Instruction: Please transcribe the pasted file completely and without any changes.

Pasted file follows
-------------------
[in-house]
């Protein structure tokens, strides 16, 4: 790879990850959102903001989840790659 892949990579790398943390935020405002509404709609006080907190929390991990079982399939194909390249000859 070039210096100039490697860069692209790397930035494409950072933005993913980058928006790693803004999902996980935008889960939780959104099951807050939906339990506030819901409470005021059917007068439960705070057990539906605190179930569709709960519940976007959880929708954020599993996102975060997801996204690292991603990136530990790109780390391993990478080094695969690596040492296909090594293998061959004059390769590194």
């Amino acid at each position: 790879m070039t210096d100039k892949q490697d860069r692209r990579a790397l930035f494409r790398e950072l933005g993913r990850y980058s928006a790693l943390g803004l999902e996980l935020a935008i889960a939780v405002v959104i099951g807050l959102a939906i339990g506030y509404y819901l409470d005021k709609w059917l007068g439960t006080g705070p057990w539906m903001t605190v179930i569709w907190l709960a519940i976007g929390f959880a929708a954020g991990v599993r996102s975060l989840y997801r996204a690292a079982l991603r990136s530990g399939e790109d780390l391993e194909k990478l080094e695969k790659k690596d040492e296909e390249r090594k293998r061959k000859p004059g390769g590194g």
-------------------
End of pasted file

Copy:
[in-house]
């Protein structure tokens, strides 16, 4: 790879990850959102903001989840790659 892949990579790398943390935020405002509404709609006080907190929390991990079982399939194909390249000859 070039210096100039490697860069692209790397930035494409950072933005993913980058928006790693803004999902996980935008889960939780959104099951807050939906339990506030819901409470005021059917007068439960705070057990539906605190179930569709709960519940976007959880929708954020599993996102975060997801996204690292991603990136530990790109780390391993990478080094695969690596040492296909090594293998061959004059390769590194």
């Amino acid at each position: 790879m070039t210096d100039k892949q490697d860069r692209r990579a790397l930035f494409r790398e950072l933005g993913r990850y980058s928006a790693l943390g803004l999902e996980l935020a935008i889960a939780v405002v959104i099951g807050l959102a939906i339990g506030y509404y819901l409470d005021k709609w059917l007068g439960t006080g705070p057990w539906m903001t605190v179930i569709w907190l709960a519940i976007g929390f959880a929708a954020g991990v599993r996102s975060l989840y997801r996204a690292a079982l991603r990136s530990g399939e790109d780390l391993e194909k990478l080094e695969k790659k690596d040492e296909e390249r090594k293998r061959k000859p004059g390769g590194g």